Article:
• Updates To CFTC Large Trader Report Rules Leave Questions

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    The U.S. Commodity Futures Trading Commission's updated large trader position reporting rules for futures and options is a much-needed change that modernizes a rule that had gone largely untouched since the 1980s, but the updates leave important questions unanswered, say Katherine Cooper and Maggie DePoy at BCLP.

  • Series

    Playing Chess Makes Me A Better Lawyer

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    There are many ways that chess skills translate directly into lawyer skills, but for me, the bigger career lessons go beyond the direct parallels — playing chess has shown me the value of seeing gradual improvement in and focusing deep concentration on a nonwork endeavor, says attorney Steven Fink.

  • State Procurement Could Be Key For Calif. Offshore Wind

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    A recent ruling from the California Public Utilities Commission highlights how the state's centralized electricity procurement mechanism could play a critical role in the development of long lead-time resources — in particular, offshore wind — by providing market assurance to developers and reducing utilities' procurement risks, say attorneys at Wilson Sonsini.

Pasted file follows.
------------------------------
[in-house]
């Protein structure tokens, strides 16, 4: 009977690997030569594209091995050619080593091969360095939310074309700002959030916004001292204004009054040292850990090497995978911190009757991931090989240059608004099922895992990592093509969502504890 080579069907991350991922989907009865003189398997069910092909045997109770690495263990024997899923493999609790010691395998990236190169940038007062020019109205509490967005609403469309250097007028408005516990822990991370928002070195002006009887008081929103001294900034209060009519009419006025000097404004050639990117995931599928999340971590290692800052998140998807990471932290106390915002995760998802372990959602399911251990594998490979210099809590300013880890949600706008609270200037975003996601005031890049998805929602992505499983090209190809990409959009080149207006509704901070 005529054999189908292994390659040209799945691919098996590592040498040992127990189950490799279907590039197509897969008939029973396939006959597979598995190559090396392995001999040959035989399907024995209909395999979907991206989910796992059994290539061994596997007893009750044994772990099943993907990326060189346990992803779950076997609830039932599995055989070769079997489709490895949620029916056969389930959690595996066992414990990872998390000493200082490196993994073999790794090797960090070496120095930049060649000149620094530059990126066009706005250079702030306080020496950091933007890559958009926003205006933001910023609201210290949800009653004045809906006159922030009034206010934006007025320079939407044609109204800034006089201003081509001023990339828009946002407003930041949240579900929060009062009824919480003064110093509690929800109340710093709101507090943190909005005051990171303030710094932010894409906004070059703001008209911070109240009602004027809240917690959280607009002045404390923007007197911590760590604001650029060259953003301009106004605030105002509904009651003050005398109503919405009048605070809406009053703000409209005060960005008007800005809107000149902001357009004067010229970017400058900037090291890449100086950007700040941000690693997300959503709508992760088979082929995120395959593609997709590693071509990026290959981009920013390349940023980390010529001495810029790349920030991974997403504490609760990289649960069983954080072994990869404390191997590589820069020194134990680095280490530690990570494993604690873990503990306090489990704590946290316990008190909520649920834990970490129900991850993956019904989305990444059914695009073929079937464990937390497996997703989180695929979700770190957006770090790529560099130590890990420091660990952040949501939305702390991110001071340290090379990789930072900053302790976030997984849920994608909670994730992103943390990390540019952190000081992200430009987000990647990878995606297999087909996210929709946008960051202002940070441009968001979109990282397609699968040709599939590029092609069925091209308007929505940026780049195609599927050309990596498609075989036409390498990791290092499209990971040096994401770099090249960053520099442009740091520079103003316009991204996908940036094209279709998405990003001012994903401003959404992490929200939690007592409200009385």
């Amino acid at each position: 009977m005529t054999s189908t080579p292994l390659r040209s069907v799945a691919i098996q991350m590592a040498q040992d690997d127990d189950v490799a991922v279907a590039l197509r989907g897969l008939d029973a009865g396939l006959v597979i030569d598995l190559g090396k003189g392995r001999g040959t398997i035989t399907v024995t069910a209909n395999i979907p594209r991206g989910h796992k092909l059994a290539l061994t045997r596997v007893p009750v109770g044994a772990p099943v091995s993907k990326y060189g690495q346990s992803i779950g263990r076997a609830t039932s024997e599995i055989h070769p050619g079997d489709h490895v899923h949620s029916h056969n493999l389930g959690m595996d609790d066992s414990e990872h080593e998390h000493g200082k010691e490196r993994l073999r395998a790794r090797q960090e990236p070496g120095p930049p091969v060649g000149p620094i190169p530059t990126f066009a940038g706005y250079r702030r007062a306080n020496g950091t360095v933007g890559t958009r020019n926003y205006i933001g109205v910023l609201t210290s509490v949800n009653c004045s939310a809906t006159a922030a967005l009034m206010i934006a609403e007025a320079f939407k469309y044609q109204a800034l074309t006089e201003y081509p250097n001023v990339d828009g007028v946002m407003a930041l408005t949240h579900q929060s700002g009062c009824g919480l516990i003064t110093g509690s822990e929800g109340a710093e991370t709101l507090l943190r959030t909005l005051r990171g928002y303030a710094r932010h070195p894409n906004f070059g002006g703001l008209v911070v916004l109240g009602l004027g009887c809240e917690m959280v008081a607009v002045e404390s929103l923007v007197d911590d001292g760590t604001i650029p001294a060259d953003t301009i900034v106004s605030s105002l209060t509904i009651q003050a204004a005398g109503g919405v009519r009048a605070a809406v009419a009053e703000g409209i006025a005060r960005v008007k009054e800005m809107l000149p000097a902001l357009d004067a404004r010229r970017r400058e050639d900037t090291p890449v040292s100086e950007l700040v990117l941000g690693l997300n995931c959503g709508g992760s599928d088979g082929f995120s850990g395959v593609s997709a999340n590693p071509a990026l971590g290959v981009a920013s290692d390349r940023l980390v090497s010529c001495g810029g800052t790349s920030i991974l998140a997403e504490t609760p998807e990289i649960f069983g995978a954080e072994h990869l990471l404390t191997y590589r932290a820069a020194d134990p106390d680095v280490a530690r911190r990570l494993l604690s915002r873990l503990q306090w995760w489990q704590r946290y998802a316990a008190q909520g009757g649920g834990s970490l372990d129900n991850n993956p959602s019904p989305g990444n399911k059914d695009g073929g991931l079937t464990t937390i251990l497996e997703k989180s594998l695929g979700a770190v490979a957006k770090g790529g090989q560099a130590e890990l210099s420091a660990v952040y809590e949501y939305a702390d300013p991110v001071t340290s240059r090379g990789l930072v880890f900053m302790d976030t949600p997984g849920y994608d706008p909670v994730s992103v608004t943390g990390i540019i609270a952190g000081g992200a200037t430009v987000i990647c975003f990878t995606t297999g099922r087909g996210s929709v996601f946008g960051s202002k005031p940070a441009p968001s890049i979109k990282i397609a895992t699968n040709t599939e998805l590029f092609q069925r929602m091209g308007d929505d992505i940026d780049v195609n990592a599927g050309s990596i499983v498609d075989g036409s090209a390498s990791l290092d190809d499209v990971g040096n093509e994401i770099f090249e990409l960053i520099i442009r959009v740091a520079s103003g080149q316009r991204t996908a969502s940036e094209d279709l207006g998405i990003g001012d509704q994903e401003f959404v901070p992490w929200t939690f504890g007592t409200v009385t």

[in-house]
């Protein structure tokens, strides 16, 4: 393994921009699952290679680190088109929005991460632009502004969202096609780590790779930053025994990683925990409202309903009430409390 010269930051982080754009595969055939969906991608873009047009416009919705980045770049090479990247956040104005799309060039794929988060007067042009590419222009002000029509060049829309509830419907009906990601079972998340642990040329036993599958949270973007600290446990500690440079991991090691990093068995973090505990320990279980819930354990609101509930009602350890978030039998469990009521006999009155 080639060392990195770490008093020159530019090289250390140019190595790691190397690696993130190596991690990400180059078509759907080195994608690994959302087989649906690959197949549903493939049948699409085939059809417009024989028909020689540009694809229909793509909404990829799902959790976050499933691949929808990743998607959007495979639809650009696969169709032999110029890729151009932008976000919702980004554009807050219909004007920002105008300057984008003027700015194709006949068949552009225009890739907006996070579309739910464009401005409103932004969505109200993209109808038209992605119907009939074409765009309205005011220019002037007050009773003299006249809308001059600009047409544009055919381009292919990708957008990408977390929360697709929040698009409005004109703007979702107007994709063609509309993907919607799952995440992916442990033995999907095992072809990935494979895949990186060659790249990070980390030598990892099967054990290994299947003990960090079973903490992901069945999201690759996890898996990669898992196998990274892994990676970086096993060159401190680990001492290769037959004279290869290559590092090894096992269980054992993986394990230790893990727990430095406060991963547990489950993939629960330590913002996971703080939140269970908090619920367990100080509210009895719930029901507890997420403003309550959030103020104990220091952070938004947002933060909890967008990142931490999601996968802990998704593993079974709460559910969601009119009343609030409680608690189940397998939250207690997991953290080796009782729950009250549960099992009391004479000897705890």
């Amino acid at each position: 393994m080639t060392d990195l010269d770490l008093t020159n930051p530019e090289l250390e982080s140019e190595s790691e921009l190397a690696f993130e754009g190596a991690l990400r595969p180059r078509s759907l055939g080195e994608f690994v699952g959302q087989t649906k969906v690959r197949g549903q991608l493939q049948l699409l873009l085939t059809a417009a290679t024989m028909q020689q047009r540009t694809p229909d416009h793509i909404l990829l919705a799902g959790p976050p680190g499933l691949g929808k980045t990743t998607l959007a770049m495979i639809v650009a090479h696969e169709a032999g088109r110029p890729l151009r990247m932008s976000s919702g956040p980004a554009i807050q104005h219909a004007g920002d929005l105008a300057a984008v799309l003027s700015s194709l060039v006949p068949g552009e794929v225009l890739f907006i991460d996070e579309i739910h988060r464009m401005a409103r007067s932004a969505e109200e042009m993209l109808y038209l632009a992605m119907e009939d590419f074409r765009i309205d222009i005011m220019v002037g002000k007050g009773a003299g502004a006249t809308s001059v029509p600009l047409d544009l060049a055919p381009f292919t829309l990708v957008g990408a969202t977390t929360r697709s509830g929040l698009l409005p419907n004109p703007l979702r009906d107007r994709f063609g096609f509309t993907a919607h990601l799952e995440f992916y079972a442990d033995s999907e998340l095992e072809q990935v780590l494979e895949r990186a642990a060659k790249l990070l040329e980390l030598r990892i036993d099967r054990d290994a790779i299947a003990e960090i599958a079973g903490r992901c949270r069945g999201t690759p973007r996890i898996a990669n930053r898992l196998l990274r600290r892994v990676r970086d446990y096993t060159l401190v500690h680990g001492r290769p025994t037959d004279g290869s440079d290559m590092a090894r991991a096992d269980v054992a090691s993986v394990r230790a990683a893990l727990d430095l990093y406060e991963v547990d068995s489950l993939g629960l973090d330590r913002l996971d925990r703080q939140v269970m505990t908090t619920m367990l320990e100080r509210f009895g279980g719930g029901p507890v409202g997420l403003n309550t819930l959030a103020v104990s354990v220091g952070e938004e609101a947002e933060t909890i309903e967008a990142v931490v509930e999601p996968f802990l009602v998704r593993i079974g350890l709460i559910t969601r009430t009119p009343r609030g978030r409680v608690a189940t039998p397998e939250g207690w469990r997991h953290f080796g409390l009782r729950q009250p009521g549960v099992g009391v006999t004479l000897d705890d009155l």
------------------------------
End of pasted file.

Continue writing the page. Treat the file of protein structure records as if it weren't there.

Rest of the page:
• Key FCC Enforcement Issues In AT&T Location Data Appeal

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    AT&T’s decision to challenge a $57 million fine from the Federal Communications Commission for its alleged treatment of customer location information highlights interesting and fundamental issues about the constitutionality of FCC enforcement, say Patrick O’Donnell and Jason Neal at HWG.

  • Calif. Budget Will Likely Have Unexpected Tax Consequences

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    A temporary suspension of net operating loss deductions and business incentive tax credits, likely to be approved on June 15 as part of California’s next budget, may create unanticipated tax liabilities for businesses that modeled recently completed transactions on current law, says Myra Sutanto Shen at Wilson Sonsini.

  • How SEC Could Tackle AI Regulations On Brokers, Advisers

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    The U.S. Securities and Exchange Commission held an open meeting of its Investor Advisory Committee on June 6 to review the use of artificial intelligence in investment decision making, showing that regulators are being careful not to stifle innovation or implement rules that will quickly be made irrelevant after their passage, says Brian Korn at Manatt Phelps.

  • Litigation Inspiration: Attys Can Be Heroic Like Olympians

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    Although litigation won’t earn anyone an Olympic medal in Paris this summer, it can be worthy of the same lasting honor if attorneys exercise focused restraint — seeking both their clients’ interests and those of the court — instead of merely pursuing every advantage short of sanctionable conduct, says Bennett Rawicki at Hilgers Graben.

  • Biden Admin Proposals May Facilitate US, UK, Australia Trade